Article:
On the other hand, Stephen Tindal shows great success in terms of business and enterprising, he has been gaining recognition, though few criticisms are being made. The airline industry is one where things are often done the way they have been done. Not so with Fyfe. He has systematically introduced innovation, creativity and change as part of the company's ethos. For many, the failure in leadership in a major organization would be enough to ensure Fyfe would never assume such a position again. However, for Fyfe & Air NZ, the failure at one organization was a stepping stone to success at another. It's a salutary lesson that failure is not necessarily ending. The airline industry is one where things are often done the way they have been done. Not so with Fyfe. He has systematically introduced innovation, as part of company ethos. (van, 2012)
The response of Rob Fyfe to crisis and negative reports demonstrates his people-centered emphasis. His apology for the 1979 Erebus disaster (when Fyfe was nothing to do with the company!) and his dignity in the wake of the 2008 Perpignan tragedy showed a humility and care above and beyond the duty of a CEO. Air NZ's response to the Christchurch earthquake in Feb 2011 and their provision of cheap and flexible fares for those wishing to get in or out of Christchurch showed the importance of people to Fyfe and Air NZ. Compassion is a vital characteristic of any leader.
Customer service in Air NZ is legendary. From top to bottom, the emphasis on looking after customers is exemplified by a "nothing is too much" attitude to giving their customer's the best experience possible.Â Too often people are taken for granted; Fyfe doesn't seem to have made this mistake. However, leaving whilst you're still at the top is a mark of a good leader. Fyfe is doing that, when many would outstay their welcome.
I wish Mr. Fyfe all the best and look forward to seeing how these strengths play out in another arena.
* Leaders are aware of the link between the effort and reward
* Leadership is responsive and its basic orientation is dealing with present issues
* Leaders rely on standard forms of inducement, reward, punishment and sanction to control followers
* Leaders motivate followers by setting goals and promising rewards for desired performance
* Leadership depends on the leader's power to reinforce subordinates for their successful completion of the bargain.
* Leaders arouse emotions in their followers which motivates them to act beyond the framework of what may be described as exchange relations
* Leadership is proactive and forms new expectations in followers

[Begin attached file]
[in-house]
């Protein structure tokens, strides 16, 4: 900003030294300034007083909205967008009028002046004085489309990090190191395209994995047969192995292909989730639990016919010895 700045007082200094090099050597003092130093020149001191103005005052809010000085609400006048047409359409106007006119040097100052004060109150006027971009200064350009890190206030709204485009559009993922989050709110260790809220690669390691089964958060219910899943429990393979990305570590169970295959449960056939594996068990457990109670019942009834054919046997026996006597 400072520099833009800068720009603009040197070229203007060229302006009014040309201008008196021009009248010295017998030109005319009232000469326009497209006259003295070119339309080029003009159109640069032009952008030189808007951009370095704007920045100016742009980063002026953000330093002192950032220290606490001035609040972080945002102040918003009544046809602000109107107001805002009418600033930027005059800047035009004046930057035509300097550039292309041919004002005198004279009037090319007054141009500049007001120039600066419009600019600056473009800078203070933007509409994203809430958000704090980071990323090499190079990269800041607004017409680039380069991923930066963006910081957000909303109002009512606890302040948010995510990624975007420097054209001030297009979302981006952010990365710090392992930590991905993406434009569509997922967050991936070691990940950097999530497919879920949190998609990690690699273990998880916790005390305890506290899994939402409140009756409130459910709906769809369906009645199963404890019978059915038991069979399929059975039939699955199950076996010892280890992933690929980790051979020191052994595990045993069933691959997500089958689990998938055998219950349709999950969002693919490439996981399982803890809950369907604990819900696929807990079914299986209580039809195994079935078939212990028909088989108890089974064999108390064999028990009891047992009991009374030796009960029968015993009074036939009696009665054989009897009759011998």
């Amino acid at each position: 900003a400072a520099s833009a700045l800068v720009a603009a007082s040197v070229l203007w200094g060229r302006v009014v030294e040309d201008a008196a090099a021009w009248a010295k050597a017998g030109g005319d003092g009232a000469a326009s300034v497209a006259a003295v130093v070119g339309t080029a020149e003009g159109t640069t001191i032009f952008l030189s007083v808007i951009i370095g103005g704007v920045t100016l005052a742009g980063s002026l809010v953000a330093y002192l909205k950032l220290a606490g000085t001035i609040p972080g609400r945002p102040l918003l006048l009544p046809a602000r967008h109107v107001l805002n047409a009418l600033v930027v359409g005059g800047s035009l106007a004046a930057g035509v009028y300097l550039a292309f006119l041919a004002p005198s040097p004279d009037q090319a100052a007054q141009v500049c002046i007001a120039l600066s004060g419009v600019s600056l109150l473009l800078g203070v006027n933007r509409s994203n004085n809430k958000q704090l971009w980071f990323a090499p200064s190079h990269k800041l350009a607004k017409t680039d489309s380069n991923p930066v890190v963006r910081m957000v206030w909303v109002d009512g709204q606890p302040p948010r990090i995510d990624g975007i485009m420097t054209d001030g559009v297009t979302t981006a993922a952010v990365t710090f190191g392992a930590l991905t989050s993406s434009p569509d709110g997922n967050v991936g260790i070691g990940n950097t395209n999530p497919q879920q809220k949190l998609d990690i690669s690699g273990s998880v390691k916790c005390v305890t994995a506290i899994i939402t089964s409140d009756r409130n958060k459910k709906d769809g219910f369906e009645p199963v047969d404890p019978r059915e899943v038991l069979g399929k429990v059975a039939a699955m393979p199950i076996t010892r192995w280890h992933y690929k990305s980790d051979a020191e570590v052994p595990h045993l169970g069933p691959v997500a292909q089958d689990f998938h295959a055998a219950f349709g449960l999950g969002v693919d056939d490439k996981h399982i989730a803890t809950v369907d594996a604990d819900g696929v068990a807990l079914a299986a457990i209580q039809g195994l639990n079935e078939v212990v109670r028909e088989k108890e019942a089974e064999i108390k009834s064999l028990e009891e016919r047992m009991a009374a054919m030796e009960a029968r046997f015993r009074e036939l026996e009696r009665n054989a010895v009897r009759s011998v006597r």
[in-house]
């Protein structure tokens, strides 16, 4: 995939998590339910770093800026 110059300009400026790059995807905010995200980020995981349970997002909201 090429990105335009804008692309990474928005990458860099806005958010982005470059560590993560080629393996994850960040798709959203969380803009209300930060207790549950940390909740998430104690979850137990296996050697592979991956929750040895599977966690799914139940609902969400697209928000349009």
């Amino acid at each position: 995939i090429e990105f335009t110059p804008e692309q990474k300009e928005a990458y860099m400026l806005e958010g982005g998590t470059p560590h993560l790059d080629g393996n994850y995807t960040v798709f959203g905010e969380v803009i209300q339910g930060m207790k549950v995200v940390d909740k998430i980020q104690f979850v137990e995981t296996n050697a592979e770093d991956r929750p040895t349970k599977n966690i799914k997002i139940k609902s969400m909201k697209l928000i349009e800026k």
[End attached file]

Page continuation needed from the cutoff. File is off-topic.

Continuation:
* Leaders are distinguished by their capacity to inspire and provide individualized consideration, intellectual stimulation and idealized influence to their followers
* Leaders create learning opportunities for their followers and stimulate followers to solve problems
* Leaders possess good visioning, rhetorical and management skills, to develop strong emotional bonds with followers.
(n.d.). Retrieved February 2013 from www.ezinearticles.com: http://ezinearticles.com/?Transformational-Leadership-Theory---The-4-Key-Components-in-Leading-Change-and-Managing-Change&id=2755277
(2013, February 02). Retrieved February 15, 2013, from en.wikipedia.org: http://en.wikipedia.org/wiki/John_Key
Dsoza, D. (n.d.). Retrieved February 2013, from www.managementstudyguide.com: http://managementstudyguide.com/transactional-leadership.htm
Various. (n.d.). Retrieved February 15, 2013, from www.businessmate.org: http://www.businessmate.org/Article.php?ArtikelId=191
Various. (2013, February 15). Retrieved Februarty 15, 2013, from en.wikipedia.org: http://en.wikipedia.org/wiki/Stephen_Tindall
Leadership and Cultural Awareness:-
Leadership is a process whereby an individual influences a group of individuals to achieve a common goal. Leaders carry out this process by applying their leadershipÂ knowledgeÂ andÂ skills.
Culture means different things to different people at different times. Cultural awareness refers to the differences between human communities based on their ideologies, values, beliefs, norms, customs, meanings and ways of life. Cultural awareness becomes central when leaders have to interact with people from other cultures. People see, interpret and evaluate things in a different ways. . Increasing cultural awareness means to see both the positive and negative aspects of cultural differences Misinterpretations occur primarily when leaders lack awareness of culture rules and absence of better knowledge e.g. a straight look into your face is regarded as disrespectful in Japan.
By increasing cultural awareness leaders interacting with multicultural populations will develop greater sensitivity to culture, diversity and multicultural societies.
Cultural Awareness can:
Promote leadership development through reflection, understanding, and learning
Reduce conflict through a heightened understanding of culture
Enhance self confidence in dealing with diversity
Build coping skills for dealing with negative emotions